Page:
The firm offers a free template that can be used for any conventional position, and there are loads of tips that can really help you nail your description’s content. Elsewhere, Greenhouse offers guidance on how to improve job descriptions using SEO, and videos on job descriptions that have proven successful for companies in the real world.
Greenhouse doesn’t have the breadth of advice provided by many other sites, but the articles here are clear and helpful – and it’s a good place to start if you’re considering HR software (opens in new tab), too.
HSRG (opens in new tab) is a human resources software provider that divides its expertise into more than 350 different competencies – so you can pick which modules you need in your business.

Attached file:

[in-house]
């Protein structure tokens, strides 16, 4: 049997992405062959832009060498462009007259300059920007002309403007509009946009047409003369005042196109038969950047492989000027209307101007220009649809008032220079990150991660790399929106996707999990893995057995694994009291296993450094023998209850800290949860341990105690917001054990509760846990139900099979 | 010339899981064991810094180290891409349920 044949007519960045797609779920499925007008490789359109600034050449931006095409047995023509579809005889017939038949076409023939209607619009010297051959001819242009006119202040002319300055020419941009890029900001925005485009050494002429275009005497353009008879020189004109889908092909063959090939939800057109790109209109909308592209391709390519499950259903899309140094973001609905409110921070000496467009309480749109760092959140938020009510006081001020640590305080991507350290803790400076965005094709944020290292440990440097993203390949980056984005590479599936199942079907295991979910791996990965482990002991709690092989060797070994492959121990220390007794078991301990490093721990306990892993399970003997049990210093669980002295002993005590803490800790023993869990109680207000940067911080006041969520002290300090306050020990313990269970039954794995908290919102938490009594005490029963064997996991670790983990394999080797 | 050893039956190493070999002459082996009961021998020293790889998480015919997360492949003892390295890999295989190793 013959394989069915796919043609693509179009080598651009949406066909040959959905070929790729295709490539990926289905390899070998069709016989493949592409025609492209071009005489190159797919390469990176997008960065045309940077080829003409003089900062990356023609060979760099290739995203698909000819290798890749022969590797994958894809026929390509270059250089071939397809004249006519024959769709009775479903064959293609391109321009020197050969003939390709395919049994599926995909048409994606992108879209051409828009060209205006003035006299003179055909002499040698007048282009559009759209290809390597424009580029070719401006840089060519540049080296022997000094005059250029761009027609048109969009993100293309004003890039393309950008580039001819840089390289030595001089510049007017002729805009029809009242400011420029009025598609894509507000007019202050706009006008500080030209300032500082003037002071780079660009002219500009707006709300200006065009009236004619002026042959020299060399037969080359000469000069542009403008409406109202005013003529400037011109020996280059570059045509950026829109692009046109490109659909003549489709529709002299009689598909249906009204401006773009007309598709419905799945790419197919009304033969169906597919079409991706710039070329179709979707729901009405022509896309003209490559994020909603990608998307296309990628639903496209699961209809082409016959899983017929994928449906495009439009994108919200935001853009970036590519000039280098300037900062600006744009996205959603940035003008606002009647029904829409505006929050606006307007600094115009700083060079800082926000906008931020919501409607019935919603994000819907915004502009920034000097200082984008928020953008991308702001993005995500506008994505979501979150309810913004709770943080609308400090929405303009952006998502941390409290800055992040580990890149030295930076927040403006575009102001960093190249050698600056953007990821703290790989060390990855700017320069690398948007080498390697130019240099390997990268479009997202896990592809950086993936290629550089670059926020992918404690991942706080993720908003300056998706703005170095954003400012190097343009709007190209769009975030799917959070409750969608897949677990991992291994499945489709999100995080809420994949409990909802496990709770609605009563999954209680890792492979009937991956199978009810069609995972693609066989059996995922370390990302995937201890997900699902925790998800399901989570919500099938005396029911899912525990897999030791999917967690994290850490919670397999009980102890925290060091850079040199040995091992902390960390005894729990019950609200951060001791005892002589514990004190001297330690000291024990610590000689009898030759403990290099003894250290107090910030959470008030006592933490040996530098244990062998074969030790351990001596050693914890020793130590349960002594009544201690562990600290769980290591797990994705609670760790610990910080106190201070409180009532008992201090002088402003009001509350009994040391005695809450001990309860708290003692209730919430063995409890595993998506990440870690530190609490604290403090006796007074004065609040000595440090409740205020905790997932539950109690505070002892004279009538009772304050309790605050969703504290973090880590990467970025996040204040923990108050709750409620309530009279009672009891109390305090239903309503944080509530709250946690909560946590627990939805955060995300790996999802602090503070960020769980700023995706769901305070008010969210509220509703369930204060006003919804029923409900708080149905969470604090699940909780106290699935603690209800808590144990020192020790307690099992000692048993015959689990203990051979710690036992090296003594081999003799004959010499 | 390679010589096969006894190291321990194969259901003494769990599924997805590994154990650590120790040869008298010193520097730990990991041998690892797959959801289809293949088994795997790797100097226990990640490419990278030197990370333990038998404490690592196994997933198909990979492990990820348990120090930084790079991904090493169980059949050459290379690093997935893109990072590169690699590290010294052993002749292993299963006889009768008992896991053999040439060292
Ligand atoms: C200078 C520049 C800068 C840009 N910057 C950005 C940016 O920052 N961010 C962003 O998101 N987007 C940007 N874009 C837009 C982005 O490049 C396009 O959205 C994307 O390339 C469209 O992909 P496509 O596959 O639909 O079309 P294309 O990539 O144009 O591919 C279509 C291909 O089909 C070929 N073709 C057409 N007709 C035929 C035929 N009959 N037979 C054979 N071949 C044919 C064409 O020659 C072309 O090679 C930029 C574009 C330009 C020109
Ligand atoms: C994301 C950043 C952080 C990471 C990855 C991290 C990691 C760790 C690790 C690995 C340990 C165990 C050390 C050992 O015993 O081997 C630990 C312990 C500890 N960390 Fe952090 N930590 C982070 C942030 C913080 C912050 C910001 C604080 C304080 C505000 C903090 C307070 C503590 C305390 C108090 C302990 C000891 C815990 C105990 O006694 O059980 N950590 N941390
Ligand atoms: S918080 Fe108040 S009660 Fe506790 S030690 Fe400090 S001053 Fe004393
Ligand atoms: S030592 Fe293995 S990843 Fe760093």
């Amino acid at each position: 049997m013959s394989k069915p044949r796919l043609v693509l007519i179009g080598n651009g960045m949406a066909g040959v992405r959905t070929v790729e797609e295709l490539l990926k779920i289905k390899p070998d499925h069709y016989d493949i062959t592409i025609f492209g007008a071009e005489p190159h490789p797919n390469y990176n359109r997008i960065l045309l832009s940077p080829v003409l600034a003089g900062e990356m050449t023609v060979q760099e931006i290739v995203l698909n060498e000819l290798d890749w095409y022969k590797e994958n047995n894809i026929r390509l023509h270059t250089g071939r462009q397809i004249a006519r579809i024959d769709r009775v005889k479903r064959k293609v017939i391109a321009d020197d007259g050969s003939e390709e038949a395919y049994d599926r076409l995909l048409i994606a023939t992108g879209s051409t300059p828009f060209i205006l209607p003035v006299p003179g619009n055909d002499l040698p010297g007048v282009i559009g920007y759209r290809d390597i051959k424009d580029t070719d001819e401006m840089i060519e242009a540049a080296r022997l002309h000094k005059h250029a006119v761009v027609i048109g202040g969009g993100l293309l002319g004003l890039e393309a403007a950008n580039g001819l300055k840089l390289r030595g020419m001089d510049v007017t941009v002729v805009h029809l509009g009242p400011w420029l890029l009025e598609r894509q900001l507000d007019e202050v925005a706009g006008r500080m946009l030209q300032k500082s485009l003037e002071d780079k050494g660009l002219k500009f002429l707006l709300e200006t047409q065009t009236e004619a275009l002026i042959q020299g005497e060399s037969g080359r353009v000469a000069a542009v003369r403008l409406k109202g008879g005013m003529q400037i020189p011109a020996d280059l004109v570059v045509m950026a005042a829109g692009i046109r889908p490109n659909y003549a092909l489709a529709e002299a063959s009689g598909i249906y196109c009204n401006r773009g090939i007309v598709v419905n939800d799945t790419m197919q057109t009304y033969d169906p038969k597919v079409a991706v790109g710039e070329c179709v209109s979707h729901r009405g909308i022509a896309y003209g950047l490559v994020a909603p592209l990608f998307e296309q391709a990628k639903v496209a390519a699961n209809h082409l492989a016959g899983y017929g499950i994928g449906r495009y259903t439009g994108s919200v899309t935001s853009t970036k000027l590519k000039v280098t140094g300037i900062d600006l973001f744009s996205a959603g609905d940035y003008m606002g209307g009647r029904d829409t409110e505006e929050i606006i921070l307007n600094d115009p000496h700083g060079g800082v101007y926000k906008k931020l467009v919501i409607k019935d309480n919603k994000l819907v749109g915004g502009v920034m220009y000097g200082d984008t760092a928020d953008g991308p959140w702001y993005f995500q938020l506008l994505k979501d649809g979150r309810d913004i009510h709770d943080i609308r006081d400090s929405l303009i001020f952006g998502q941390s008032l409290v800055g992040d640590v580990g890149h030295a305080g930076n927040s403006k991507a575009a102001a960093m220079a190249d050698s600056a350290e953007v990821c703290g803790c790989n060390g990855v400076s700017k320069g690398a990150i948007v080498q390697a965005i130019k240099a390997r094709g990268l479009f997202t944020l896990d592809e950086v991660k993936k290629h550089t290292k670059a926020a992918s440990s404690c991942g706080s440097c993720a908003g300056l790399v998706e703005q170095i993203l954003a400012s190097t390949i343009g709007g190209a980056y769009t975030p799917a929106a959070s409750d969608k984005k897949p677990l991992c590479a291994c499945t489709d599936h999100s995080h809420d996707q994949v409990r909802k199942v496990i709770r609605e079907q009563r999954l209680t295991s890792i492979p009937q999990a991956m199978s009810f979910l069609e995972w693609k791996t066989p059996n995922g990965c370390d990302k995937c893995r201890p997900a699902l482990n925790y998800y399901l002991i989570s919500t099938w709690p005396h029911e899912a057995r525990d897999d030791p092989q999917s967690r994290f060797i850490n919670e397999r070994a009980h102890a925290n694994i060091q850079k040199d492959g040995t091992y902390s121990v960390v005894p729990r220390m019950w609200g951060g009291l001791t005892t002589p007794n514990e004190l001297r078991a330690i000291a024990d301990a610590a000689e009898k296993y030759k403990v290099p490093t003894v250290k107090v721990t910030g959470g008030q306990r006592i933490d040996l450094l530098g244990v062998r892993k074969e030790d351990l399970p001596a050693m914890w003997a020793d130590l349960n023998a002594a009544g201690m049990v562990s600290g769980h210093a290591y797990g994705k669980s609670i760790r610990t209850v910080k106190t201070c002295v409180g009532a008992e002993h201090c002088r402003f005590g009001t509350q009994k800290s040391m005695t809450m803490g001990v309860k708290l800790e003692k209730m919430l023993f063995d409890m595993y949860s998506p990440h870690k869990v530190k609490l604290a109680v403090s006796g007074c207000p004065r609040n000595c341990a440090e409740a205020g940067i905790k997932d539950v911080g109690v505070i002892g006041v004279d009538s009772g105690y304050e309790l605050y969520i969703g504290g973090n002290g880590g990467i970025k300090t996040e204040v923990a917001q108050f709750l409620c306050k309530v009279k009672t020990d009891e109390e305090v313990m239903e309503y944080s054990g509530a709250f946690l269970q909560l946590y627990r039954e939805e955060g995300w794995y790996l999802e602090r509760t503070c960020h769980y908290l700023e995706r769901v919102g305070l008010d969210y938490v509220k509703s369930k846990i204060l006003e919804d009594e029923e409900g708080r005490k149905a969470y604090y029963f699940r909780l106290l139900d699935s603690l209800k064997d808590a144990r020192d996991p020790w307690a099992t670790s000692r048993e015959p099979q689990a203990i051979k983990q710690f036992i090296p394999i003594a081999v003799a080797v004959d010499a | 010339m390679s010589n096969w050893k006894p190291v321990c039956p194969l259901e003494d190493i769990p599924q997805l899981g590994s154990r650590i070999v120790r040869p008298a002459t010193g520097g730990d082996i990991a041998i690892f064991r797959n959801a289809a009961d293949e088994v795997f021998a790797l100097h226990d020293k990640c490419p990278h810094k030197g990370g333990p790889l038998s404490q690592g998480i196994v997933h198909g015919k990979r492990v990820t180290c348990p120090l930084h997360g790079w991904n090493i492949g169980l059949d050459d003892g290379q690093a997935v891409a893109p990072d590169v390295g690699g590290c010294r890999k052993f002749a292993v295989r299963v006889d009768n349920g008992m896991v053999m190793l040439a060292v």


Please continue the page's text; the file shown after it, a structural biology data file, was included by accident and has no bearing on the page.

There’s a lot to like here if you need to improve your job descriptions. HRSG’s CompetencyCore software platform grants you access to more than 1,200 high-quality job description templates that can function as the perfect starting point. As you’re customizing your job description, HRSG uses AI suggestions to improve your language, and the finished description functions effortlessly with other HR modules.
This is an ideal choice if you need to purchase HR software, especially if you need job description help. But if you don’t want to spend money, HSRG also supplies blogs and guides to writing your own descriptions.
ZipRecruiter (opens in new tab) is a large job board that concentrates on making the recruitment process easier and straightforward, so it’s no surprise that you’ll find plenty of resources on its employer hub.
There are hundreds of free job description templates for common and unconventional jobs on ZipRecruiter’s blog, and they’ve got a dedicated section, so they’re easy to find. Elsewhere there are dozens of articles that cover every aspect of the recruitment process, including job description tips.